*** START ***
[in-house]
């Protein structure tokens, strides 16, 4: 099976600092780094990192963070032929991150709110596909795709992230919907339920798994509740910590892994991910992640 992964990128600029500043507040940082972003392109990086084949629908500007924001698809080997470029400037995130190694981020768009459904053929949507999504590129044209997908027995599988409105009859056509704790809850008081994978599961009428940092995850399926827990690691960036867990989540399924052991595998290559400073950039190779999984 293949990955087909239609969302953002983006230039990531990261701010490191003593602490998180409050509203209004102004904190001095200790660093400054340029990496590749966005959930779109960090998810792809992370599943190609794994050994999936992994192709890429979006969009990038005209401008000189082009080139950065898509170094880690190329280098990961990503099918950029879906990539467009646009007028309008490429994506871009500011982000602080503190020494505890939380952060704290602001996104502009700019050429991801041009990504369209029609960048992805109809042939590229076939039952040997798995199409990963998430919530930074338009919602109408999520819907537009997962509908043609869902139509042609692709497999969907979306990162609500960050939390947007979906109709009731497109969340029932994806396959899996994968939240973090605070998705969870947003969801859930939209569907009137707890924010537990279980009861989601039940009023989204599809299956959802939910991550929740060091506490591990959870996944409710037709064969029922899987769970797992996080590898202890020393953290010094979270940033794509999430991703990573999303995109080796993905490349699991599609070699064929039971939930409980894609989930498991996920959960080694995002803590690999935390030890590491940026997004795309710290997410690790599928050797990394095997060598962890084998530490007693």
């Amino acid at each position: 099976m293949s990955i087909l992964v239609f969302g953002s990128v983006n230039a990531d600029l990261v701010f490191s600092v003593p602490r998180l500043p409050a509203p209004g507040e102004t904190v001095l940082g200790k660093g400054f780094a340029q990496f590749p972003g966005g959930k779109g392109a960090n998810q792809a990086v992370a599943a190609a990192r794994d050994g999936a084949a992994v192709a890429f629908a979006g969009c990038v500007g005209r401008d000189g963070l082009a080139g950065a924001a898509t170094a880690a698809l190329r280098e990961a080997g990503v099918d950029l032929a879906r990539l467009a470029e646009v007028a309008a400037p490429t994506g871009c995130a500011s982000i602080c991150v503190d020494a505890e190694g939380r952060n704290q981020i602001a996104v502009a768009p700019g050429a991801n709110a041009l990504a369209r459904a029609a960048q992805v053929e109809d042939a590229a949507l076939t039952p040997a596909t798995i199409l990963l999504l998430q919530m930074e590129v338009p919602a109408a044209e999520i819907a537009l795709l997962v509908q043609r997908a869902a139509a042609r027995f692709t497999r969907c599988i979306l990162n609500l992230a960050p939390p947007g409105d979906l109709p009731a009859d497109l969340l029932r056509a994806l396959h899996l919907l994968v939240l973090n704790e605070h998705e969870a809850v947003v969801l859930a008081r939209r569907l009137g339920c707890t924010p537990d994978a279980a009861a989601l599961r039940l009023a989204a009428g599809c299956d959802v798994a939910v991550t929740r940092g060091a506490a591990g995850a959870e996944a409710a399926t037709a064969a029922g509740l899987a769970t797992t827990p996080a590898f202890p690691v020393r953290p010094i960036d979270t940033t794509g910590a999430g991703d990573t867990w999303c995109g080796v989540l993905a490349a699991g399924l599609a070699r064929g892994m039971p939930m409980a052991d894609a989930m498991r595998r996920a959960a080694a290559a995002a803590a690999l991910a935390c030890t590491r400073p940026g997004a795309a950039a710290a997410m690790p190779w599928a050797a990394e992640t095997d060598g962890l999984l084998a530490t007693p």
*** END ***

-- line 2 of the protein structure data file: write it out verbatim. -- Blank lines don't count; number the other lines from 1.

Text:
């Protein structure tokens, strides 16, 4: 099976600092780094990192963070032929991150709110596909795709992230919907339920798994509740910590892994991910992640 992964990128600029500043507040940082972003392109990086084949629908500007924001698809080997470029400037995130190694981020768009459904053929949507999504590129044209997908027995599988409105009859056509704790809850008081994978599961009428940092995850399926827990690691960036867990989540399924052991595998290559400073950039190779999984 293949990955087909239609969302953002983006230039990531990261701010490191003593602490998180409050509203209004102004904190001095200790660093400054340029990496590749966005959930779109960090998810792809992370599943190609794994050994999936992994192709890429979006969009990038005209401008000189082009080139950065898509170094880690190329280098990961990503099918950029879906990539467009646009007028309008490429994506871009500011982000602080503190020494505890939380952060704290602001996104502009700019050429991801041009990504369209029609960048992805109809042939590229076939039952040997798995199409990963998430919530930074338009919602109408999520819907537009997962509908043609869902139509042609692709497999969907979306990162609500960050939390947007979906109709009731497109969340029932994806396959899996994968939240973090605070998705969870947003969801859930939209569907009137707890924010537990279980009861989601039940009023989204599809299956959802939910991550929740060091506490591990959870996944409710037709064969029922899987769970797992996080590898202890020393953290010094979270940033794509999430991703990573999303995109080796993905490349699991599609070699064929039971939930409980894609989930498991996920959960080694995002803590690999935390030890590491940026997004795309710290997410690790599928050797990394095997060598962890084998530490007693």